The World Bank’s forecast of China’s economic growth went down from 8.2% to 7.7% amid the dwindling economy of the nation caused by economic problems in two of its key markets, the Eurozone and the US.
The weak demand for China’s exports and the country’s lower investment growth have been significant this year, making it difficult for policymakers to booth domestic demand enough to offset the decline in foreign sales.
China unveiled a number of stimulus measures, including record lending by state-owned banks, to maintain a high rate of growth. The result was a sharp increase in property prices in the country, causing fears about asset bubbles being formed.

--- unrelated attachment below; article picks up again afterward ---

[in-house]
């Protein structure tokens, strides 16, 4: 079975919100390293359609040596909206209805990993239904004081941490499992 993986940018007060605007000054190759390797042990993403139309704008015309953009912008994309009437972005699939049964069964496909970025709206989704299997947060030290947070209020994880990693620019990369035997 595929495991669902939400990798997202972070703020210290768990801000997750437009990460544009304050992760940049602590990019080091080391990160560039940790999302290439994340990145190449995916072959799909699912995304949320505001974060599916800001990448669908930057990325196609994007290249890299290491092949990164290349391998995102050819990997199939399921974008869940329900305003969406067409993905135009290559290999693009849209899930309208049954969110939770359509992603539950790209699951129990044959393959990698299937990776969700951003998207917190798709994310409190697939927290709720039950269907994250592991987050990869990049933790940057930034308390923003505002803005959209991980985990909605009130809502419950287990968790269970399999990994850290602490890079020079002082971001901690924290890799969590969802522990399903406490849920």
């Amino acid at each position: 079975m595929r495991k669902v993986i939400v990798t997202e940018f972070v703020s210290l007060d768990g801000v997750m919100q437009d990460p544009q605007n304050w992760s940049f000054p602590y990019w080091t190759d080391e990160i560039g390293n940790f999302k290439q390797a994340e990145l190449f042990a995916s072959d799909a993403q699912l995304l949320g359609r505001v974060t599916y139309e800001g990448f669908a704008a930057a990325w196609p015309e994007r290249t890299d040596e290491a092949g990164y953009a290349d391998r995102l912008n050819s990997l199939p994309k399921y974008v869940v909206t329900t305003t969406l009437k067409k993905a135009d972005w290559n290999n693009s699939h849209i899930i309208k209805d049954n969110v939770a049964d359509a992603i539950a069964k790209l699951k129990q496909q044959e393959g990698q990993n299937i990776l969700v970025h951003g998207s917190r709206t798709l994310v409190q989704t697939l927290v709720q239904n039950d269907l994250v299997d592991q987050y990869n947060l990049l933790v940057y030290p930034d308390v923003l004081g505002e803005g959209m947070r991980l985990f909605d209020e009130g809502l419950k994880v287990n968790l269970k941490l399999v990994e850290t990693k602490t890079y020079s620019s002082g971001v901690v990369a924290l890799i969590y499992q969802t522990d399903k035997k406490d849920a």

Prompted by those fears, policymakers have been trying to curb lending in recent times.
While the moves have helped to keep property prices in check, there have been concerns that they may have hurt China’s growth.
The role of investment in China’s growth has also reduced over the past year, indicating that Beijing may be trying to rebalance its economy, said the World Bank.